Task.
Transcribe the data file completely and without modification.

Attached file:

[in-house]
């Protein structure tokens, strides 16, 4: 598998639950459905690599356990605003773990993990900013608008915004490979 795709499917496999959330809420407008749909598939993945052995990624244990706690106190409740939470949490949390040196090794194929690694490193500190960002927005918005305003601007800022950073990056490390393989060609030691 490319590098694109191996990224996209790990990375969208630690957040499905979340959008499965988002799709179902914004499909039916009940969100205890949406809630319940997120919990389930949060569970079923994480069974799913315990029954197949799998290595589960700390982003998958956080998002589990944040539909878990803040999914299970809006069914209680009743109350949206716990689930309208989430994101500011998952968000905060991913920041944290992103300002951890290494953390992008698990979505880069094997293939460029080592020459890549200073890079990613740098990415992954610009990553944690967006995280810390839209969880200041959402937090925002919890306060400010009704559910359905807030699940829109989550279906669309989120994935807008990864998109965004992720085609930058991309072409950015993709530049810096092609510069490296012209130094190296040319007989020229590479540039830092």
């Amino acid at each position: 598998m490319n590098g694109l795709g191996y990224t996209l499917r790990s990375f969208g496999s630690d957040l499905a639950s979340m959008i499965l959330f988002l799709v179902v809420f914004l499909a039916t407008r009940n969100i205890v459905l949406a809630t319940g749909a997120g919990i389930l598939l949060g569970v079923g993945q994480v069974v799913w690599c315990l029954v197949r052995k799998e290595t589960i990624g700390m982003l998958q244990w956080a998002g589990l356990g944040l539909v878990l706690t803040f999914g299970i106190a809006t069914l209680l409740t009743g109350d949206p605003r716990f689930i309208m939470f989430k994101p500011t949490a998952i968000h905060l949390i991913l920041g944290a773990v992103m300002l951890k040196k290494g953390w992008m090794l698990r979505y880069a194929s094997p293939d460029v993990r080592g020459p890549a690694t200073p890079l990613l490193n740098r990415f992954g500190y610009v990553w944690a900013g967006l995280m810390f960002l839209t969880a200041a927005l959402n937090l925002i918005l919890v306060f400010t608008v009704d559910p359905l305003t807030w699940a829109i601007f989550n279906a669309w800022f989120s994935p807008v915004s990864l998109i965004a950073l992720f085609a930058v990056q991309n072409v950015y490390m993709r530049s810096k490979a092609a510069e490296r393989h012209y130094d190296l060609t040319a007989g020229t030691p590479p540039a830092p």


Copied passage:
[in-house]
């Protein structure tokens, strides 16, 4: 598998639950459905690599356990605003773990993990900013608008915004490979 795709499917496999959330809420407008749909598939993945052995990624244990706690106190409740939470949490949390040196090794194929690694490193500190960002927005918005305003601007800022950073990056490390393989060609030691 490319590098694109191996990224996209790990990375969208630690957040499905979340959008499965988002799709179902914004499909039916009940969100205890949406809630319940997120919990389930949060569970079923994480069974799913315990029954197949799998290595589960700390982003998958956080998002589990944040539909878990803040999914299970809006069914209680009743109350949206716990689930309208989430994101500011998952968000905060991913920041944290992103300002951890290494953390992008698990979505880069094997293939460029080592020459890549200073890079990613740098990415992954610009990553944690967006995280810390839209969880200041959402937090925002919890306060400010009704559910359905807030699940829109989550279906669309989120994935807008990864998109965004992720085609930058991309072409950015993709530049810096092609510069490296012209130094190296040319007989020229590479540039830092």
């Amino acid at each position: 598998m490319n590098g694109l795709g191996y990224t996209l499917r790990s990375f969208g496999s630690d957040l499905a639950s979340m959008i499965l959330f988002l799709v179902v809420f914004l499909a039916t407008r009940n969100i205890v459905l949406a809630t319940g749909a997120g919990i389930l598939l949060g569970v079923g993945q994480v069974v799913w690599c315990l029954v197949r052995k799998e290595t589960i990624g700390m982003l998958q244990w956080a998002g589990l356990g944040l539909v878990l706690t803040f999914g299970i106190a809006t069914l209680l409740t009743g109350d949206p605003r716990f689930i309208m939470f989430k994101p500011t949490a998952i968000h905060l949390i991913l920041g944290a773990v992103m300002l951890k040196k290494g953390w992008m090794l698990r979505y880069a194929s094997p293939d460029v993990r080592g020459p890549a690694t200073p890079l990613l490193n740098r990415f992954g500190y610009v990553w944690a900013g967006l995280m810390f960002l839209t969880a200041a927005l959402n937090l925002i918005l919890v306060f400010t608008v009704d559910p359905l305003t807030w699940a829109i601007f989550n279906a669309w800022f989120s994935p807008v915004s990864l998109i965004a950073l992720f085609a930058v990056q991309n072409v950015y490390m993709r530049s810096k490979a092609a510069e490296r393989h012209y130094d190296l060609t040319a007989g020229t030691p590479p540039a830092p």